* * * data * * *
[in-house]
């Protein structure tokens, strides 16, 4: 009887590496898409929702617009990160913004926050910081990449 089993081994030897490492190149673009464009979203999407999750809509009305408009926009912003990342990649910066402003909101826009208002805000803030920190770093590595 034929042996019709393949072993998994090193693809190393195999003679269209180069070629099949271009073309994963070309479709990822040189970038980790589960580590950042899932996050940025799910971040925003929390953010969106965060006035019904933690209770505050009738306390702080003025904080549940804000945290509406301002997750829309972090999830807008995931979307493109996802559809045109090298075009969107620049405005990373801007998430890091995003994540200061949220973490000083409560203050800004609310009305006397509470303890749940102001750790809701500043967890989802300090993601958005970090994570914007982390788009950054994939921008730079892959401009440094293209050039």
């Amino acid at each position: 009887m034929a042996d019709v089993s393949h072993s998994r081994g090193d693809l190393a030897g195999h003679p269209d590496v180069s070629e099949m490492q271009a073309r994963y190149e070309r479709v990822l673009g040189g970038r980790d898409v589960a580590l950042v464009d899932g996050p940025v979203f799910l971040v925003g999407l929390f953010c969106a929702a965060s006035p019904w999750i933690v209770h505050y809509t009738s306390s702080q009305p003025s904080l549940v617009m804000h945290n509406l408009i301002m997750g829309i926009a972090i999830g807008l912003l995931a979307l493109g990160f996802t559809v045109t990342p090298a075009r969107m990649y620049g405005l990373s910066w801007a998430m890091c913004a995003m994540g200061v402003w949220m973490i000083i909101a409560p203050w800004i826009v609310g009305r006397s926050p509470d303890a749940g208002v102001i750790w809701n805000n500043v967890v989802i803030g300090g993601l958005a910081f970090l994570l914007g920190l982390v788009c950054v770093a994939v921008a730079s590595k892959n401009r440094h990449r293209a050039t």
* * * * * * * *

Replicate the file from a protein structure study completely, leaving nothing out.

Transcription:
[in-house]
């Protein structure tokens, strides 16, 4: 009887590496898409929702617009990160913004926050910081990449 089993081994030897490492190149673009464009979203999407999750809509009305408009926009912003990342990649910066402003909101826009208002805000803030920190770093590595 034929042996019709393949072993998994090193693809190393195999003679269209180069070629099949271009073309994963070309479709990822040189970038980790589960580590950042899932996050940025799910971040925003929390953010969106965060006035019904933690209770505050009738306390702080003025904080549940804000945290509406301002997750829309972090999830807008995931979307493109996802559809045109090298075009969107620049405005990373801007998430890091995003994540200061949220973490000083409560203050800004609310009305006397509470303890749940102001750790809701500043967890989802300090993601958005970090994570914007982390788009950054994939921008730079892959401009440094293209050039």
């Amino acid at each position: 009887m034929a042996d019709v089993s393949h072993s998994r081994g090193d693809l190393a030897g195999h003679p269209d590496v180069s070629e099949m490492q271009a073309r994963y190149e070309r479709v990822l673009g040189g970038r980790d898409v589960a580590l950042v464009d899932g996050p940025v979203f799910l971040v925003g999407l929390f953010c969106a929702a965060s006035p019904w999750i933690v209770h505050y809509t009738s306390s702080q009305p003025s904080l549940v617009m804000h945290n509406l408009i301002m997750g829309i926009a972090i999830g807008l912003l995931a979307l493109g990160f996802t559809v045109t990342p090298a075009r969107m990649y620049g405005l990373s910066w801007a998430m890091c913004a995003m994540g200061v402003w949220m973490i000083i909101a409560p203050w800004i826009v609310g009305r006397s926050p509470d303890a749940g208002v102001i750790w809701n805000n500043v967890v989802i803030g300090g993601l958005a910081f970090l994570l914007g920190l982390v788009c950054v770093a994939v921008a730079s590595k892959n401009r440094h990449r293209a050039t």